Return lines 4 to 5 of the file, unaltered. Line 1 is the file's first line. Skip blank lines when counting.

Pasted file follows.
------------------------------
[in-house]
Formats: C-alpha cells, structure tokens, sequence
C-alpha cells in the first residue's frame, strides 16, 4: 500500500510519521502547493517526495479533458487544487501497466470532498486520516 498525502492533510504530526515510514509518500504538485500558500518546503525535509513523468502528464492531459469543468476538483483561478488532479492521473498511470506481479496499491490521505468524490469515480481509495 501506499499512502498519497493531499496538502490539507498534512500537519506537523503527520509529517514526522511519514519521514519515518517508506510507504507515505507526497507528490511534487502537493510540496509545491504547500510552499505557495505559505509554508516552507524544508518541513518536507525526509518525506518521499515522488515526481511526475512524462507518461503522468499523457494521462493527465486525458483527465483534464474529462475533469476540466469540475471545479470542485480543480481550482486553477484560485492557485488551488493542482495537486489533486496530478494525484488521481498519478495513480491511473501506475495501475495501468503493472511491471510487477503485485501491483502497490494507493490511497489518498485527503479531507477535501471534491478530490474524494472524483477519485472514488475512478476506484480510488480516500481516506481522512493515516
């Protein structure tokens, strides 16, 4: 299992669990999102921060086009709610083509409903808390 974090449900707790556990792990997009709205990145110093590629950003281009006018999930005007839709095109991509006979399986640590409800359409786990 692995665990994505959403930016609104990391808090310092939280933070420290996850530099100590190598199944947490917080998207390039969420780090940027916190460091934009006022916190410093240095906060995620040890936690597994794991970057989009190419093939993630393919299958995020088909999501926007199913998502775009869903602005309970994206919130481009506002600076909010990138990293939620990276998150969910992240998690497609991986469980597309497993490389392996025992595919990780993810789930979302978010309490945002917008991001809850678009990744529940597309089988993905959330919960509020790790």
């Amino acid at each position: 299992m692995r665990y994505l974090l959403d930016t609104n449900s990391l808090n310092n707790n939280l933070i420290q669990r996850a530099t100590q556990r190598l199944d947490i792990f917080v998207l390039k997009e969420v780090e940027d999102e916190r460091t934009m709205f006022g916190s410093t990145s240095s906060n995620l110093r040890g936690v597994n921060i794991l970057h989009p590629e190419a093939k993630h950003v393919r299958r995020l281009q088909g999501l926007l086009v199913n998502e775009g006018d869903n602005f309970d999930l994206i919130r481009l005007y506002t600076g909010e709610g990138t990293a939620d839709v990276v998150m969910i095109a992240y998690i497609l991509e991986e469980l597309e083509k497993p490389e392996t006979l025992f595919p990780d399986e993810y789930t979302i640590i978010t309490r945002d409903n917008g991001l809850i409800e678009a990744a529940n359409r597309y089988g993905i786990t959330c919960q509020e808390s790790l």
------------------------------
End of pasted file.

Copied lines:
């Protein structure tokens, strides 16, 4: 299992669990999102921060086009709610083509409903808390 974090449900707790556990792990997009709205990145110093590629950003281009006018999930005007839709095109991509006979399986640590409800359409786990 692995665990994505959403930016609104990391808090310092939280933070420290996850530099100590190598199944947490917080998207390039969420780090940027916190460091934009006022916190410093240095906060995620040890936690597994794991970057989009190419093939993630393919299958995020088909999501926007199913998502775009869903602005309970994206919130481009506002600076909010990138990293939620990276998150969910992240998690497609991986469980597309497993490389392996025992595919990780993810789930979302978010309490945002917008991001809850678009990744529940597309089988993905959330919960509020790790």
């Amino acid at each position: 299992m692995r665990y994505l974090l959403d930016t609104n449900s990391l808090n310092n707790n939280l933070i420290q669990r996850a530099t100590q556990r190598l199944d947490i792990f917080v998207l390039k997009e969420v780090e940027d999102e916190r460091t934009m709205f006022g916190s410093t990145s240095s906060n995620l110093r040890g936690v597994n921060i794991l970057h989009p590629e190419a093939k993630h950003v393919r299958r995020l281009q088909g999501l926007l086009v199913n998502e775009g006018d869903n602005f309970d999930l994206i919130r481009l005007y506002t600076g909010e709610g990138t990293a939620d839709v990276v998150m969910i095109a992240y998690i497609l991509e991986e469980l597309e083509k497993p490389e392996t006979l025992f595919p990780d399986e993810y789930t979302i640590i978010t309490r945002d409903n917008g991001l809850i409800e678009a990744a529940n359409r597309y089988g993905i786990t959330c919960q509020e808390s790790l």